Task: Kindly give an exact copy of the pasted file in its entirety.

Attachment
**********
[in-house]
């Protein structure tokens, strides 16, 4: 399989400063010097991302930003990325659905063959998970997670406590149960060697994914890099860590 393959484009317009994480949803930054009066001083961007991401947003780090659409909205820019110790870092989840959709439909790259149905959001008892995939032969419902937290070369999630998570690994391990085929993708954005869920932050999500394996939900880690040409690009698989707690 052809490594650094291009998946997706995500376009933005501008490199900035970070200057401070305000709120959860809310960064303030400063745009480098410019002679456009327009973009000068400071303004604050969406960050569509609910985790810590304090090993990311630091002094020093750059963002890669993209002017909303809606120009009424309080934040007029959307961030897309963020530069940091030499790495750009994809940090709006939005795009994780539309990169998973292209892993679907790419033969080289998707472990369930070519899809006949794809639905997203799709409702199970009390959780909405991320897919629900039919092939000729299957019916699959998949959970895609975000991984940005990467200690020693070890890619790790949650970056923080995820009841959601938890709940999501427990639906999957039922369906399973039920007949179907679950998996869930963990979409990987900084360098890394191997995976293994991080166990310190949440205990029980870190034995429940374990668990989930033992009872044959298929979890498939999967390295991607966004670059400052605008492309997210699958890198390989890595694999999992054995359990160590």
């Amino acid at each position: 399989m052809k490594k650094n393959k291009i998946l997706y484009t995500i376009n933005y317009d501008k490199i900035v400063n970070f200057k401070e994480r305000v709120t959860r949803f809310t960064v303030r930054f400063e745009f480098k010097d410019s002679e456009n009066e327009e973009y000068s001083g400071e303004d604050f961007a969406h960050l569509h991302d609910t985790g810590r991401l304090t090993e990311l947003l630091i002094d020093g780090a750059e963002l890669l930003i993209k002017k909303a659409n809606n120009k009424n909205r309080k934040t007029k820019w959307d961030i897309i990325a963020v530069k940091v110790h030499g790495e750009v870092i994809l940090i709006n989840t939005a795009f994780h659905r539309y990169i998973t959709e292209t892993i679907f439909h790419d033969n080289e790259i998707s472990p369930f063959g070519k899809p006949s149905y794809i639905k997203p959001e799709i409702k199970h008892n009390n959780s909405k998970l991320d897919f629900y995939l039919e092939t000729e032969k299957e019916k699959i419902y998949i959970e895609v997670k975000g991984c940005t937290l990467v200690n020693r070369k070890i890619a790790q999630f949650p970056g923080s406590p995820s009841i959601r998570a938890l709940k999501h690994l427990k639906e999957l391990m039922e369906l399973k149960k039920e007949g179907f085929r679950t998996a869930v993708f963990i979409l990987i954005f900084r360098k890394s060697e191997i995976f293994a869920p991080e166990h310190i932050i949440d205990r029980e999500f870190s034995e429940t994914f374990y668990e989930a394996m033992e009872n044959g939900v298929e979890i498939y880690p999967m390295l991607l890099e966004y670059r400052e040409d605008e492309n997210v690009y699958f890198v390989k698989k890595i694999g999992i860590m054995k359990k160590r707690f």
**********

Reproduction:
[in-house]
């Protein structure tokens, strides 16, 4: 399989400063010097991302930003990325659905063959998970997670406590149960060697994914890099860590 393959484009317009994480949803930054009066001083961007991401947003780090659409909205820019110790870092989840959709439909790259149905959001008892995939032969419902937290070369999630998570690994391990085929993708954005869920932050999500394996939900880690040409690009698989707690 052809490594650094291009998946997706995500376009933005501008490199900035970070200057401070305000709120959860809310960064303030400063745009480098410019002679456009327009973009000068400071303004604050969406960050569509609910985790810590304090090993990311630091002094020093750059963002890669993209002017909303809606120009009424309080934040007029959307961030897309963020530069940091030499790495750009994809940090709006939005795009994780539309990169998973292209892993679907790419033969080289998707472990369930070519899809006949794809639905997203799709409702199970009390959780909405991320897919629900039919092939000729299957019916699959998949959970895609975000991984940005990467200690020693070890890619790790949650970056923080995820009841959601938890709940999501427990639906999957039922369906399973039920007949179907679950998996869930963990979409990987900084360098890394191997995976293994991080166990310190949440205990029980870190034995429940374990668990989930033992009872044959298929979890498939999967390295991607966004670059400052605008492309997210699958890198390989890595694999999992054995359990160590």
């Amino acid at each position: 399989m052809k490594k650094n393959k291009i998946l997706y484009t995500i376009n933005y317009d501008k490199i900035v400063n970070f200057k401070e994480r305000v709120t959860r949803f809310t960064v303030r930054f400063e745009f480098k010097d410019s002679e456009n009066e327009e973009y000068s001083g400071e303004d604050f961007a969406h960050l569509h991302d609910t985790g810590r991401l304090t090993e990311l947003l630091i002094d020093g780090a750059e963002l890669l930003i993209k002017k909303a659409n809606n120009k009424n909205r309080k934040t007029k820019w959307d961030i897309i990325a963020v530069k940091v110790h030499g790495e750009v870092i994809l940090i709006n989840t939005a795009f994780h659905r539309y990169i998973t959709e292209t892993i679907f439909h790419d033969n080289e790259i998707s472990p369930f063959g070519k899809p006949s149905y794809i639905k997203p959001e799709i409702k199970h008892n009390n959780s909405k998970l991320d897919f629900y995939l039919e092939t000729e032969k299957e019916k699959i419902y998949i959970e895609v997670k975000g991984c940005t937290l990467v200690n020693r070369k070890i890619a790790q999630f949650p970056g923080s406590p995820s009841i959601r998570a938890l709940k999501h690994l427990k639906e999957l391990m039922e369906l399973k149960k039920e007949g179907f085929r679950t998996a869930v993708f963990i979409l990987i954005f900084r360098k890394s060697e191997i995976f293994a869920p991080e166990h310190i932050i949440d205990r029980e999500f870190s034995e429940t994914f374990y668990e989930a394996m033992e009872n044959g939900v298929e979890i498939y880690p999967m390295l991607l890099e966004y670059r400052e040409d605008e492309n997210v690009y699958f890198v390989k698989k890595i694999g999992i860590m054995k359990k160590r707690f």